Have you ever wondered where great artists find their inspiration? What led to Claude Monet painting his water lilies, and where did he paint them? Did you know that it is an actual place that you can explore, take-in, and maybe even inspire your own creativity?
Here, we have found and assembled the unique destinations where Claude Monet and Leonardo Da Vinci found their muse.
While looking out of a train window, Claude Monet noticed the French countryside of Giverny unfold in an ever-changing tapestry of history and topography, and he decided that he wanted to call the rolling hillside he watched pass by home. Months later, he rented a house set on 2.5 acres there, which he decided to purchase in 1890. With his new home, he set out to create the magnificent gardens he had always wanted to paint. For 40 years, Monet settled there and painted his inspiring landscape until his death in 1926.
Giverny sits on the right bank of the Seine River where it meets the Epte River just 50 miles North West of Paris, in the old province of Normandy. So steeped in history, archeologist have found cave paintings from prehistoric times in the area. Drawn by the landscapes, history, and the presence of Monet, the area has been home to great artists like Willard Metcalf, Theodore Wendel, Frederick Carl Frieseke, and John Leslie Breck — their art also adorns the city’s museums.
Many of Monet’s paintings were of his garden in Giverny, including most of his work from his famous water lilies, wisterias, and azaleas projects.
Claude Monet’s property at Giverny became a museum that opened to the public in 1980 after the completion of large-scale restoration work that has recreated his gardens exactly as they were during his residency. In Giverny, light winds often blow through weeping willows, tulips, cherry blossoms, azaleas, irises, and over 100 aromatic plants that fragrant the air like perfume, and you can hear birds serenade passersby to the melody of trickling ponds that are found throughout the village.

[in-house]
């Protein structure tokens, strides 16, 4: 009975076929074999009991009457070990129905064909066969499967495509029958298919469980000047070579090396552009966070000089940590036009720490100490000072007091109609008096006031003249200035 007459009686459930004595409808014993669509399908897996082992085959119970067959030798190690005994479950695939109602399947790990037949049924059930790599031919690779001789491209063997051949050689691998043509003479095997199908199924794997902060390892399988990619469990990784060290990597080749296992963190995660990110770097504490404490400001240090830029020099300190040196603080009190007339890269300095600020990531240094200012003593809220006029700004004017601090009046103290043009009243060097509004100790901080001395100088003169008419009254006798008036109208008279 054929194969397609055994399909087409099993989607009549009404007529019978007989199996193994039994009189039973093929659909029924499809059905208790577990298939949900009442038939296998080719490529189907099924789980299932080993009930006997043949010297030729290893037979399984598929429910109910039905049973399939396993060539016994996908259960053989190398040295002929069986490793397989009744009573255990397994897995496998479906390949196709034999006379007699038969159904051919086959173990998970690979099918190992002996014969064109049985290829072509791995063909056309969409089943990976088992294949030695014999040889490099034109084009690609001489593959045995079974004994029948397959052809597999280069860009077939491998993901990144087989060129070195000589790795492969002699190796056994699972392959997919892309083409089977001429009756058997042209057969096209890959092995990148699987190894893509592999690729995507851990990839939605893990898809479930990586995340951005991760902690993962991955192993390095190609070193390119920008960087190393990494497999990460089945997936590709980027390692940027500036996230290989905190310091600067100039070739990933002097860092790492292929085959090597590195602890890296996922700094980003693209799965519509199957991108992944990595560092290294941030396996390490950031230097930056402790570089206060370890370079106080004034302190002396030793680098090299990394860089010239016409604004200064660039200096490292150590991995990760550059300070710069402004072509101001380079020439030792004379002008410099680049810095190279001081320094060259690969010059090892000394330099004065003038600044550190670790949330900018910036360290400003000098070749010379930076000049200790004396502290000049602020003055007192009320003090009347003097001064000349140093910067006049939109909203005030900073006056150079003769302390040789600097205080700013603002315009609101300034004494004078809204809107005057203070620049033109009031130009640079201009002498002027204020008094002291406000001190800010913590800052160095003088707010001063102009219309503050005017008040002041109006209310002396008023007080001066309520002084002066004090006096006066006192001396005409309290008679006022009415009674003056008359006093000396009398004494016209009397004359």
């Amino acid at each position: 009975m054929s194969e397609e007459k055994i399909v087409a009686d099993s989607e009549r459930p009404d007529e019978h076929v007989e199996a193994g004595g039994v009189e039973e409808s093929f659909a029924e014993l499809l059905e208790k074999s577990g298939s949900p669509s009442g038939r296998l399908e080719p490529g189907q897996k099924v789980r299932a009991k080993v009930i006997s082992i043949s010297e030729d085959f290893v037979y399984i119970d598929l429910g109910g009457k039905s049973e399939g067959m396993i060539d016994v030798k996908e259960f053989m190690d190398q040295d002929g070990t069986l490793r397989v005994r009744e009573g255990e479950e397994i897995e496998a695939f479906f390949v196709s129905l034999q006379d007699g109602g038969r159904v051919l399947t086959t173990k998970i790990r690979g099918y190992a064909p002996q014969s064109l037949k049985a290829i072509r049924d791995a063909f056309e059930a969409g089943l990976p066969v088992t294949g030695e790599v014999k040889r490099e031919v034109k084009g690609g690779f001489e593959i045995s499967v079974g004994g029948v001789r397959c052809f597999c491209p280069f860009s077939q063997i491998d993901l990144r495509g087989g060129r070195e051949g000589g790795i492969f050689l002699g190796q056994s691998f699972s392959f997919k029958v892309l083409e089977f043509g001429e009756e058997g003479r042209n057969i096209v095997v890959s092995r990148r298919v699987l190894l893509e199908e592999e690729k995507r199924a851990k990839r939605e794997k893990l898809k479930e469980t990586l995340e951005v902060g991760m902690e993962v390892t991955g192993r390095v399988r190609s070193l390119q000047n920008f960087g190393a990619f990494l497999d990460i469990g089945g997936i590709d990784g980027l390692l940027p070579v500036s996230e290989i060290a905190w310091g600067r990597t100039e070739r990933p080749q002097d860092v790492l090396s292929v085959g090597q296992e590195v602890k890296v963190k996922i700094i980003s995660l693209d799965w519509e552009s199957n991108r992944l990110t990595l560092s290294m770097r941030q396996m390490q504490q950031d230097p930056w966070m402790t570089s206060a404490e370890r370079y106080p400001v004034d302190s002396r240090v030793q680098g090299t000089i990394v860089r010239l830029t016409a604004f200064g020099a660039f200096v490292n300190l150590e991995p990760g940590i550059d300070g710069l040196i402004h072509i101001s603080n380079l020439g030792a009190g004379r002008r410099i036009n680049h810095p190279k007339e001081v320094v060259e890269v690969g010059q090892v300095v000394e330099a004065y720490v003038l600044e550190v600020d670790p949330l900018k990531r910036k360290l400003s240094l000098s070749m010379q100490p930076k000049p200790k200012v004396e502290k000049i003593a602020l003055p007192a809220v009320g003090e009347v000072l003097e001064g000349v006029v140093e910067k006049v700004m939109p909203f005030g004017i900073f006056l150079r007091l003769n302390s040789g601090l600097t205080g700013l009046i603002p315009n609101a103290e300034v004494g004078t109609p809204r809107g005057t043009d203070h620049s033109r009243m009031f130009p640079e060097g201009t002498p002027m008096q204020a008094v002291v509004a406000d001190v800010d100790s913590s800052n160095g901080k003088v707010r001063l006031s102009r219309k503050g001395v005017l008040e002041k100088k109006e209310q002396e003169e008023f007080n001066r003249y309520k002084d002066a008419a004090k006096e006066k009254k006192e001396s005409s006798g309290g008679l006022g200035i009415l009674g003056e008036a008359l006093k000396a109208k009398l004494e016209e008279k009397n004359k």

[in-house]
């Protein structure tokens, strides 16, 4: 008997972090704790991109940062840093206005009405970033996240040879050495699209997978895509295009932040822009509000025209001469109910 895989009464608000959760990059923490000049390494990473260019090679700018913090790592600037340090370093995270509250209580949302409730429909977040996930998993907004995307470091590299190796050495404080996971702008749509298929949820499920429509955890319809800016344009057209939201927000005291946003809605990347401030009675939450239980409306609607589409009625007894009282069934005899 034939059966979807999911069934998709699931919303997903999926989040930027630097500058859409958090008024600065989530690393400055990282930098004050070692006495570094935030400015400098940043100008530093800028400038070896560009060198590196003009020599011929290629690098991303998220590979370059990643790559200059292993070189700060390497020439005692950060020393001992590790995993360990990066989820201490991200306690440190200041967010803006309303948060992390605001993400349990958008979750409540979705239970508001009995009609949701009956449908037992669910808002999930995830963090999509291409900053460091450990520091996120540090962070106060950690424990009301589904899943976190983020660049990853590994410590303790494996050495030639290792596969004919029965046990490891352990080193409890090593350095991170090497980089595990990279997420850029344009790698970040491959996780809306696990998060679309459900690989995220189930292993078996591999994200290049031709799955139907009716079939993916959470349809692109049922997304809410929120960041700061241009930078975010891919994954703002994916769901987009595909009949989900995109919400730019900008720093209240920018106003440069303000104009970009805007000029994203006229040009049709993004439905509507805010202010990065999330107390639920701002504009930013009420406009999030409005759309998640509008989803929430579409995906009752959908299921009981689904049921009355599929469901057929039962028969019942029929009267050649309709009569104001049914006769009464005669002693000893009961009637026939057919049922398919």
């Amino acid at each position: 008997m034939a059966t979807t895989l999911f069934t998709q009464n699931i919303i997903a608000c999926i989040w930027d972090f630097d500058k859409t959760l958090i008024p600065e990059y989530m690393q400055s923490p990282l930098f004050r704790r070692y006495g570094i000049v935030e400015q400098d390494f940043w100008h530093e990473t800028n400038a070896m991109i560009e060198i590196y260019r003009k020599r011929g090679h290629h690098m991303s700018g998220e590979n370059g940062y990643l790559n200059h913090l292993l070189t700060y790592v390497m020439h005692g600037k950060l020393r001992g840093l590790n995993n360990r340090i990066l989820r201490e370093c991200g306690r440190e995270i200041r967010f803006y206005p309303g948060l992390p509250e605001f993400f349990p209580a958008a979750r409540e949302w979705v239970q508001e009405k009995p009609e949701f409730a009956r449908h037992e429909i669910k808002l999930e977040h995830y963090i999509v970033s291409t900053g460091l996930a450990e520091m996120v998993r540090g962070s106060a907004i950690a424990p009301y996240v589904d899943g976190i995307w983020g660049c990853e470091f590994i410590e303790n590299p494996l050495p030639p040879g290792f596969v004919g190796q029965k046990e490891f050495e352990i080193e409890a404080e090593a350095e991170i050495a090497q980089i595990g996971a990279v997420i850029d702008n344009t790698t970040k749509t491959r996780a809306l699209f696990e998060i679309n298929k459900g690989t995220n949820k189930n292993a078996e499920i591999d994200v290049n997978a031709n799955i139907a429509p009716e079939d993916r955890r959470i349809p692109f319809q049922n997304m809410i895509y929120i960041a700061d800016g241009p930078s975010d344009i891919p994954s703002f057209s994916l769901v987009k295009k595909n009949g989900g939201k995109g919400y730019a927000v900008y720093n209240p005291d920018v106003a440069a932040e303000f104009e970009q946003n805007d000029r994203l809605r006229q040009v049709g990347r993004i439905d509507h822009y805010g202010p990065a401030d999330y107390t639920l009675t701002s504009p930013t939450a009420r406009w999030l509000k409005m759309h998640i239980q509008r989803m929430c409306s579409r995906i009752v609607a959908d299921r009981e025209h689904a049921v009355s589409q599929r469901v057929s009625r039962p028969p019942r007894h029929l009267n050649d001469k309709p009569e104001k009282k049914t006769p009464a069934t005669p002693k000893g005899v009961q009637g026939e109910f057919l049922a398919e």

There are two parts in Monet’s garden: a flower garden called Clos Normand in front of the house and a Japanese-inspired water garden on the other side of the road. To learn more about exploring his property, check out the house and gardens for more information and admissions.
The other main attraction of the village is the Museum of Impressionism Giverny, dedicated to the history of impressionism and its continuation in the Giverny art community. Here, you can find many of the great artist’s works to pay homage to, as well as many others who have since joined the area.
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Did you know that one-third of the world’s art treasures are located in Florence, Italy, and that it’s also the birthplace of Leonardo Da Vinci? Florence is an open-air museum that has grown more beautiful over the centuries. The city itself is a trove of art – boasting some of the finest architecture and sculpture work that expresses the heart of Italian Renaissance to this day – an art piece you can explore.
Leonardo Da Vinci is without a doubt one of the most famous Tuscan and Italian historical figures of all time, but he certainly isn’t the only one. Michelangelo, Dante, and many other artists have transformed Florence into the masterwork of human ingenuity and imagination.
Da Vinci found inspiration in three forms: in nature, science, and in other artists, all of which are the foundation of Florence.
If you’re planning a vacation to Florence, we suggest that you visit the Leonardo da Vinci Museum where you can see real life examples of the artist’s inventions, sculptures, and artwork, and can discover the world, the life, and the works of the universally recognized genius. The quaint museum is on via de’ Servi 66R, the street that connects Piazza del Duomo with Piazza S.S. Annunziata where you are likely to learn more about the “eye of an artist” than anywhere else.
One of the oldest art museums in the Western world, the Uffizi Gallery, is unmissable. The Uffizi Gallery is one of the most famous museums in the world given the rich amount of unique artwork and masterpieces conserved within its walls, the majority from the Renaissance period. It contains works of art by great Italian artists such as Botticelli, Giotto, Cimabue, Michelangelo, Raffaello, and, of course, Leonardo Da Vinci — just to name a few.
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